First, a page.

In the Night Kitchen


a play by William Shakespeare, directed by Rupert Goold
at the Brooklyn Academy of Music, February 12–March 22, 2008; and the Lyceum Theatre, New York City, April 8–May 24, 2008.


an opera by Giuseppe Verdi, directed by Adrian Noble
at the Metropolitan Opera, New York City, May 2008.

In the company of Banquo, King Duncan arrives in great good spirits at the castle of his principal thane Macbeth to whose dauntless military prowess he owes the survival of his reign. Duncan knows nothing of the “weird sisters” who have prophesied that Macbeth will be king and Banquo the begetter of kings; and he has no intimation either of the disturbing thoughts that have been stirring in Macbeth’s mind or the still more disturbing thoughts that have been welling up in the mind of Macbeth’s ambitious wife. Scotland at last seems to be at peace, and its ruler is in the mood to enjoy himself, almost as if he were a tourist: “This castle hath a pleasant seat,” he remarks to Banquo. Echoing the king’s pleasure, Banquo calls attention to the little birds—swallows or house-martins —that are nesting everywhere:

This guest of summer,

The temple-haunting martlet, does approve

By his loved mansionry that the heavens’ breath

Smells wooingly here. No jutty, frieze,

Buttress, nor coign of vantagebut this bird

Hath made his pendant bed and procreant cradle;

Where they most breed and haunt I have observed

The air is delicate.

Shakespeare’s shortest tragedy, Macbeth moves at a feverish pace, but it makes room for this lingering, cinematic gaze. The birds, “temple-haunting” because they frequently nest in the walls of ancient cathedrals, here are roosting in the castle’s nooks and crannies. But this is no temple of peace. Soon enough a “guest of summer”—the king himself—will be murdered in his bed; Scotland’s “procreant cradle” will give way to slaughtered children; and the delicate air, the sweet-scented breath of heaven, will thicken and grow rank with the stench of blood and offal. This moment at the castle gate is the last glimpse of the sweetness, calm, and fertility that the Macbeths will destroy forever.

But in Rupert Goold’s stylish production of Macbeth, originally mounted for the Chichester Theatre in England and then moved with great success to the Brooklyn Academy of Music and to Broadway, even this brief pause is too long: Goold cuts the last four lines and resituates the arrival of Duncan and Banquo to the castle’s interior—what looks like a basement kitchen—where they come upon the staff preparing the evening’s banquet. The “temple-haunting martlet” still makes an appearance, but only as a dead bird that Banquo, smiling inanely, calls attention to as he lifts it up from the pile of foodstuff being readied for the oven. And the audience immediately recognizes that the knife-wielding kitchen servants are none other than the witches whom they have first encountered as efficiently murderous nurses in the opening scene’s battlefield hospital.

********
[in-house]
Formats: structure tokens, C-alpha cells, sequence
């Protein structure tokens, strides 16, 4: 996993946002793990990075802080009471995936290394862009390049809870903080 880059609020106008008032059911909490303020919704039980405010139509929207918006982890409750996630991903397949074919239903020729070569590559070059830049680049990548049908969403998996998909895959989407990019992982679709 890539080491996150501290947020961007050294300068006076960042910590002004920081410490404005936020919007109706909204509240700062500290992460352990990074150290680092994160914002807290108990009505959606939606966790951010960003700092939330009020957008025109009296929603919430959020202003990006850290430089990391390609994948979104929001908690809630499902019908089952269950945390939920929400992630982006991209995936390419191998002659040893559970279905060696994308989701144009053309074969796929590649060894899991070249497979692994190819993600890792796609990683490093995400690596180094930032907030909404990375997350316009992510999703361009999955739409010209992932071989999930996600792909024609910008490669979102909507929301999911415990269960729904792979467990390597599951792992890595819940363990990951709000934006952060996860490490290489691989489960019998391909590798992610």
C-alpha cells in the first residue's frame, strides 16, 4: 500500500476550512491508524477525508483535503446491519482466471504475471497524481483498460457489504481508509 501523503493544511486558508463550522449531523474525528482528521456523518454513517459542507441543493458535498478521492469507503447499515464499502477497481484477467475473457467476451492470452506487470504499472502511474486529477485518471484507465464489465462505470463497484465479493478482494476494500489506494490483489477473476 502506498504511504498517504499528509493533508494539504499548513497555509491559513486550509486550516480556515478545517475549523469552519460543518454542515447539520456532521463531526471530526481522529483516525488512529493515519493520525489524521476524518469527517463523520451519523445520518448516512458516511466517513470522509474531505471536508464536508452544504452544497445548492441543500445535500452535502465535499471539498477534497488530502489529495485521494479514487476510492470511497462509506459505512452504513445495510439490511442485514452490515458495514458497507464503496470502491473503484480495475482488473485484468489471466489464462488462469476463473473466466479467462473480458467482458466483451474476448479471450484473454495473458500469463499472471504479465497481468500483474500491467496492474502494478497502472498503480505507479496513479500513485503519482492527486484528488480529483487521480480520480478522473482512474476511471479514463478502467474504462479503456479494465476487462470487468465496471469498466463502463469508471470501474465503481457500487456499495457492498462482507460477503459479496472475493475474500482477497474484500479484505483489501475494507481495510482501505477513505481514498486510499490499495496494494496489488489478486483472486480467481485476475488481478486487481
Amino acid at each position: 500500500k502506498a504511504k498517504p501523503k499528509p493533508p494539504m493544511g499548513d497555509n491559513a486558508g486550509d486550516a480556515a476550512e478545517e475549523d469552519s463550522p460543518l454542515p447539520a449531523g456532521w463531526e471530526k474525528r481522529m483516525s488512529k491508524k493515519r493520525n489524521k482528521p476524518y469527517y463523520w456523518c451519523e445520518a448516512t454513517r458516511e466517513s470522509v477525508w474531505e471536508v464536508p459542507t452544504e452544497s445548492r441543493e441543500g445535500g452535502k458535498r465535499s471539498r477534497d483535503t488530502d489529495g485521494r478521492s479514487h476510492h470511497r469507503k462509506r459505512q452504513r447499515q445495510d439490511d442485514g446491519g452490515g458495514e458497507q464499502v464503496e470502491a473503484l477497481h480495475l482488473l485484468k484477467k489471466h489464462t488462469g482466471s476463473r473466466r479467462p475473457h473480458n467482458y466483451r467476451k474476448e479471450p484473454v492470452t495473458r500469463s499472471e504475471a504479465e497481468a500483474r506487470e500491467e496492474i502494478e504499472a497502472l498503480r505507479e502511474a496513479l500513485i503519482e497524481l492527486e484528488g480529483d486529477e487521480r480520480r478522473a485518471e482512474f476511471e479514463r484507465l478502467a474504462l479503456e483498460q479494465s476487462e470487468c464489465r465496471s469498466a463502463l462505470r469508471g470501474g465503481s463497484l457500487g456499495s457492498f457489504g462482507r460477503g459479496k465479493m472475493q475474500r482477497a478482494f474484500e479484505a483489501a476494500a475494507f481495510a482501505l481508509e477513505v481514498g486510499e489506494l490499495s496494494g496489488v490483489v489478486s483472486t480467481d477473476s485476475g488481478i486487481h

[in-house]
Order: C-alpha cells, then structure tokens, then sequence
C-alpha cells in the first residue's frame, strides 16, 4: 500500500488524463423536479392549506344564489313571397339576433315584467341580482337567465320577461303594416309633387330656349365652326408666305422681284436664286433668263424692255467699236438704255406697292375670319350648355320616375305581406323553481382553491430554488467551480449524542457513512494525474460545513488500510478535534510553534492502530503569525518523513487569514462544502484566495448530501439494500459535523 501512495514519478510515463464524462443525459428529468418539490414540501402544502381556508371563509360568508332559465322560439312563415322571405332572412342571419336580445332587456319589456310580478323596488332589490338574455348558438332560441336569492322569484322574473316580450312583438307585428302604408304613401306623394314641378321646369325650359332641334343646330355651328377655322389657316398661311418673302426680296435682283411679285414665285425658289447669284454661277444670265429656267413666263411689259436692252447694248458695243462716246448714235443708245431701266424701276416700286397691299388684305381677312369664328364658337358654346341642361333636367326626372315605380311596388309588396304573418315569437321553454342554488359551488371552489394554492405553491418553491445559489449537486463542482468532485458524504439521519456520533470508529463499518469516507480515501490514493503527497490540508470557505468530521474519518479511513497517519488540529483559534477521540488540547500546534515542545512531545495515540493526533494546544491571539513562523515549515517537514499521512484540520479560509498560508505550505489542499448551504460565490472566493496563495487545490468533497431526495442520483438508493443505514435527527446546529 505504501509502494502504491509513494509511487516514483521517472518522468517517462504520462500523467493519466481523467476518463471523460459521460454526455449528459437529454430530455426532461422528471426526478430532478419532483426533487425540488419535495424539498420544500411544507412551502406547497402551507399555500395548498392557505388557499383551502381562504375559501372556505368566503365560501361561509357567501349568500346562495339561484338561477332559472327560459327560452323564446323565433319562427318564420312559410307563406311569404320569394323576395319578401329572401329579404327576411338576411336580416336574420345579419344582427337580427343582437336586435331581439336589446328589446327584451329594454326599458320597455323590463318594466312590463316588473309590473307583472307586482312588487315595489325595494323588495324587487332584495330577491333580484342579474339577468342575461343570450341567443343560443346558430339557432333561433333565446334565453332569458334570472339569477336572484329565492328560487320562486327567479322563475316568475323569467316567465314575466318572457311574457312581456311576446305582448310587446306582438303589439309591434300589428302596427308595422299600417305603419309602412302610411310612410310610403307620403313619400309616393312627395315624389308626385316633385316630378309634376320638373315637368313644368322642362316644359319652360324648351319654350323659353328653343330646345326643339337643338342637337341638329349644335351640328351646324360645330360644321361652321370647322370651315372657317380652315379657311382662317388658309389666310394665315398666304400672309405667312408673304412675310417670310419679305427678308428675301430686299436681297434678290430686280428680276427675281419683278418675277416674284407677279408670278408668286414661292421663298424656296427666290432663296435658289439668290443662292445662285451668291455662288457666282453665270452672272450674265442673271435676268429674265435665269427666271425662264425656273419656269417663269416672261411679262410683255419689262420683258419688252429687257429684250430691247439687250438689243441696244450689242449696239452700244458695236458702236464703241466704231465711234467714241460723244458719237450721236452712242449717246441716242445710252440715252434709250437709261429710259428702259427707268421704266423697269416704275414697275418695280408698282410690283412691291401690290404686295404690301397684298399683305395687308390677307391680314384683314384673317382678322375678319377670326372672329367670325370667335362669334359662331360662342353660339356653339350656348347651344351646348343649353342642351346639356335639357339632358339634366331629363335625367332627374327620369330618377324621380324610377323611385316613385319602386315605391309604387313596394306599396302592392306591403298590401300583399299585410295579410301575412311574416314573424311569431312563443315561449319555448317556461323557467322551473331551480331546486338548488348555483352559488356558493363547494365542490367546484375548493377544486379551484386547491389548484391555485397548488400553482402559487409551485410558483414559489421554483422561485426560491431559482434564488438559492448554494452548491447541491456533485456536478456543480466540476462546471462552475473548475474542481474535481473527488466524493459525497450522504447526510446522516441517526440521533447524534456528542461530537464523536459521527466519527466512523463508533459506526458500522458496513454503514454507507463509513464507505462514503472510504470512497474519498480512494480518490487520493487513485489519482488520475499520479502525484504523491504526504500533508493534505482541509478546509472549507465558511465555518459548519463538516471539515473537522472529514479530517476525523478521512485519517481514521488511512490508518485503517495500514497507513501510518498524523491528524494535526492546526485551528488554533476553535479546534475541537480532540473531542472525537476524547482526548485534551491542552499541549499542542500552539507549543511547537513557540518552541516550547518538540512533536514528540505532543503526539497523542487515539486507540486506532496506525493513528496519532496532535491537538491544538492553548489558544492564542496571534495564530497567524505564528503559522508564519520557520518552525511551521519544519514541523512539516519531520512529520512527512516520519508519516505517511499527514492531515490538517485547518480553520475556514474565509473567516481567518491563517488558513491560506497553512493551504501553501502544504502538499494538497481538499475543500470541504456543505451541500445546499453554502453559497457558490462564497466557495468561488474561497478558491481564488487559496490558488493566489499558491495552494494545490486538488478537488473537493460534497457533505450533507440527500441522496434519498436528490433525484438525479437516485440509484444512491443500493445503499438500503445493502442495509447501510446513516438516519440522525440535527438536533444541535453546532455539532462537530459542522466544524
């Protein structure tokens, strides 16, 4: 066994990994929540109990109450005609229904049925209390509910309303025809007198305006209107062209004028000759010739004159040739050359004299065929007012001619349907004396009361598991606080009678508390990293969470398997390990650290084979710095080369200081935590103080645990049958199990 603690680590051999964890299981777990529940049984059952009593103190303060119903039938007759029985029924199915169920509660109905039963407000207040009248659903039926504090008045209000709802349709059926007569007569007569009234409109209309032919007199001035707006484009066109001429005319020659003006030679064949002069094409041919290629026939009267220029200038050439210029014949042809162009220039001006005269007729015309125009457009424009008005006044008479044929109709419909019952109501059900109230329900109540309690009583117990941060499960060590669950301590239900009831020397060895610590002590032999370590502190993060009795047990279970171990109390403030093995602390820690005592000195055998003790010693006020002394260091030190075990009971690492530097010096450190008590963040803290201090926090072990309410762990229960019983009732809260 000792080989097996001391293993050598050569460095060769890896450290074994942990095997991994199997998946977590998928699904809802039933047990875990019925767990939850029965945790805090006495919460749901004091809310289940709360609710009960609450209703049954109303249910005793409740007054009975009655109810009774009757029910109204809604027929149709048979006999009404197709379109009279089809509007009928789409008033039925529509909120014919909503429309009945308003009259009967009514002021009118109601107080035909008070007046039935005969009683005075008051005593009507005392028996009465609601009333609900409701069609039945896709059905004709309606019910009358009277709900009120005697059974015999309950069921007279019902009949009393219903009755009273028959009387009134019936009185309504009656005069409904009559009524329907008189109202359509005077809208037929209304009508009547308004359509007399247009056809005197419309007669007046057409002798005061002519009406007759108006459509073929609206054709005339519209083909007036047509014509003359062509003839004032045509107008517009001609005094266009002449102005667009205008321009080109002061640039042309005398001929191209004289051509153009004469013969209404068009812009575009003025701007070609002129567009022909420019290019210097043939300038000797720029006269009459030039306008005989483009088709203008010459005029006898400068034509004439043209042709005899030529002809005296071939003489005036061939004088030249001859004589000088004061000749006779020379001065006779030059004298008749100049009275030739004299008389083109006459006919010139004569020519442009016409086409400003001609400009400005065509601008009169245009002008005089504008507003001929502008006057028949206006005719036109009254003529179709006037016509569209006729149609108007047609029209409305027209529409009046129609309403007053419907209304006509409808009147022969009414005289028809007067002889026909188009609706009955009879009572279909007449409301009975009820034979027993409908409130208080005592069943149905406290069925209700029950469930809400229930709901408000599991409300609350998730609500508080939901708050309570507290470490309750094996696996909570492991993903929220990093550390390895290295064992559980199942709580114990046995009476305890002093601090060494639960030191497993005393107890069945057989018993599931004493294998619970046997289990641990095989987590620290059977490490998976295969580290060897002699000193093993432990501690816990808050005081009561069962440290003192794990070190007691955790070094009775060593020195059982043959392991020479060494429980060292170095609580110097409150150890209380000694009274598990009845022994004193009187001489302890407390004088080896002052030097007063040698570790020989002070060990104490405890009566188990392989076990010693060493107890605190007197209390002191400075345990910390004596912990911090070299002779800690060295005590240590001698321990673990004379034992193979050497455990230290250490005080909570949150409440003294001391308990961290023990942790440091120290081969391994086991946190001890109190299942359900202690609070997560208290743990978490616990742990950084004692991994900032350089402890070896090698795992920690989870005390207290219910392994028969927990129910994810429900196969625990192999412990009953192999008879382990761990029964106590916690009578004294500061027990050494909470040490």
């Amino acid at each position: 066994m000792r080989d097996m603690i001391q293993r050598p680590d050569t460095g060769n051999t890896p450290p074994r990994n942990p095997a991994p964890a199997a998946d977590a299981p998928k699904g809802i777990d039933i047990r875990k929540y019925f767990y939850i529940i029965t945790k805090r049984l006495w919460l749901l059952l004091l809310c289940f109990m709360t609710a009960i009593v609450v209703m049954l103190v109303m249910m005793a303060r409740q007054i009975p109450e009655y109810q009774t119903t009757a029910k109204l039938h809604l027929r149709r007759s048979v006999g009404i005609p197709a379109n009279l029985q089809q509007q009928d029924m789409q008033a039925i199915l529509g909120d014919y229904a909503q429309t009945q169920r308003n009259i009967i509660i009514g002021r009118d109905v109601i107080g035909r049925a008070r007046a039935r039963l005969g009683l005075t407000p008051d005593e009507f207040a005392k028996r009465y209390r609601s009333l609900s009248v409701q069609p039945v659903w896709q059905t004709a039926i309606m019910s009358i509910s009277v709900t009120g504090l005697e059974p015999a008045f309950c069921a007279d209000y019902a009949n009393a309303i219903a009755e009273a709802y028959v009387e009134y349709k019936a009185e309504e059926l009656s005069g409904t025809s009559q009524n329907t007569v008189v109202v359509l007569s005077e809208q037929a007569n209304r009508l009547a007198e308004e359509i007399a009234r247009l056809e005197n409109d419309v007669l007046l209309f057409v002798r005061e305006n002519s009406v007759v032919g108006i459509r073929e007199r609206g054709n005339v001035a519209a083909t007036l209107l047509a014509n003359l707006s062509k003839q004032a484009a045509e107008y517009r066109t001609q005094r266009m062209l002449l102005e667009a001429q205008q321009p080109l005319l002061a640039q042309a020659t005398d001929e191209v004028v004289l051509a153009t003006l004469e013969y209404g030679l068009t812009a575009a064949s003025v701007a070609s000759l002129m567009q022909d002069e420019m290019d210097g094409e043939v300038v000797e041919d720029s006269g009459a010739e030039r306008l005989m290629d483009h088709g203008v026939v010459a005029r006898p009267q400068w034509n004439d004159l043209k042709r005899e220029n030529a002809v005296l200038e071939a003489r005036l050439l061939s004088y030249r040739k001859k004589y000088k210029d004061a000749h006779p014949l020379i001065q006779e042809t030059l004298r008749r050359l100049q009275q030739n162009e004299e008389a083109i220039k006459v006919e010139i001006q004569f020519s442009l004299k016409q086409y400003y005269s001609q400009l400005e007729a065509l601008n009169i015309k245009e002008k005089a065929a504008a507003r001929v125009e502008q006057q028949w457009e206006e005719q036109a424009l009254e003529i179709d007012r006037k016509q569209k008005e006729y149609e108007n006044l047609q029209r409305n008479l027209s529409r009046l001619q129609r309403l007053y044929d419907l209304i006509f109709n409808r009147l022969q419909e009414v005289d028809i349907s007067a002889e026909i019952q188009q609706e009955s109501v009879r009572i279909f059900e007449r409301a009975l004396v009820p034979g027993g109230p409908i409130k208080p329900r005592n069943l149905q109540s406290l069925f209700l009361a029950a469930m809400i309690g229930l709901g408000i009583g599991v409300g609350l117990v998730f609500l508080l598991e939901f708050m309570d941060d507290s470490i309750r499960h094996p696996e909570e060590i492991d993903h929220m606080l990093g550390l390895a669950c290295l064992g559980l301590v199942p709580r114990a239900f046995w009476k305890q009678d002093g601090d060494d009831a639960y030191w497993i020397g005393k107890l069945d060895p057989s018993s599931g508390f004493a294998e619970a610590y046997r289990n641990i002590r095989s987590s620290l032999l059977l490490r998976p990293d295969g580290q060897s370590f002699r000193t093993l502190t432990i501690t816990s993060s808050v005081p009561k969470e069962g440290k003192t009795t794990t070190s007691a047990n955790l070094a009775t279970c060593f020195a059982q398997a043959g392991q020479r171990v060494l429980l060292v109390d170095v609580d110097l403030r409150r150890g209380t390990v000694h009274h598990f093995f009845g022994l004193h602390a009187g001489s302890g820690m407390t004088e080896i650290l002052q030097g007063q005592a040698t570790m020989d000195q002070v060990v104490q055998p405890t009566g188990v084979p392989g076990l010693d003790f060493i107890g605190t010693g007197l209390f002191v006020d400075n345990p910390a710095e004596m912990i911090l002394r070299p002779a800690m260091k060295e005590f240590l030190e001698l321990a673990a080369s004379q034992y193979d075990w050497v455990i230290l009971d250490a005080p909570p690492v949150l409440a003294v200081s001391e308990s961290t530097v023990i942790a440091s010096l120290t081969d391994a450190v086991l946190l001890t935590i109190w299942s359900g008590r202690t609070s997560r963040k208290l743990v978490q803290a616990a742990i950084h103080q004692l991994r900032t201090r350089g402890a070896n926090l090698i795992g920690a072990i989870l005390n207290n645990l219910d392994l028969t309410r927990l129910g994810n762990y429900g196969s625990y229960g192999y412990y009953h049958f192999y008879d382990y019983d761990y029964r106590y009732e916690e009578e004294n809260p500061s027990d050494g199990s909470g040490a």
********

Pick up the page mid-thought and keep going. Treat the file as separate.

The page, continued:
There is quiet wit in this small detail of the bird—the king and Banquo are themselves dead ducks—and those who know the play extremely well can take particular pleasure at the in-joke. But it comes at a price: Goold’s cut marks his production’s complete erasure, from the beginning and without a trace, of a benignant existence worth cherishing. It…

This is exclusive content for subscribers only.
Get unlimited access to The New York Review for just $1 an issue!

View Offer

Continue reading this article, and thousands more from our archive, for the low introductory rate of just $1 an issue. Choose a Print, Digital, or All Access subscription.

If you are already a subscriber, please be sure you are logged in to your account.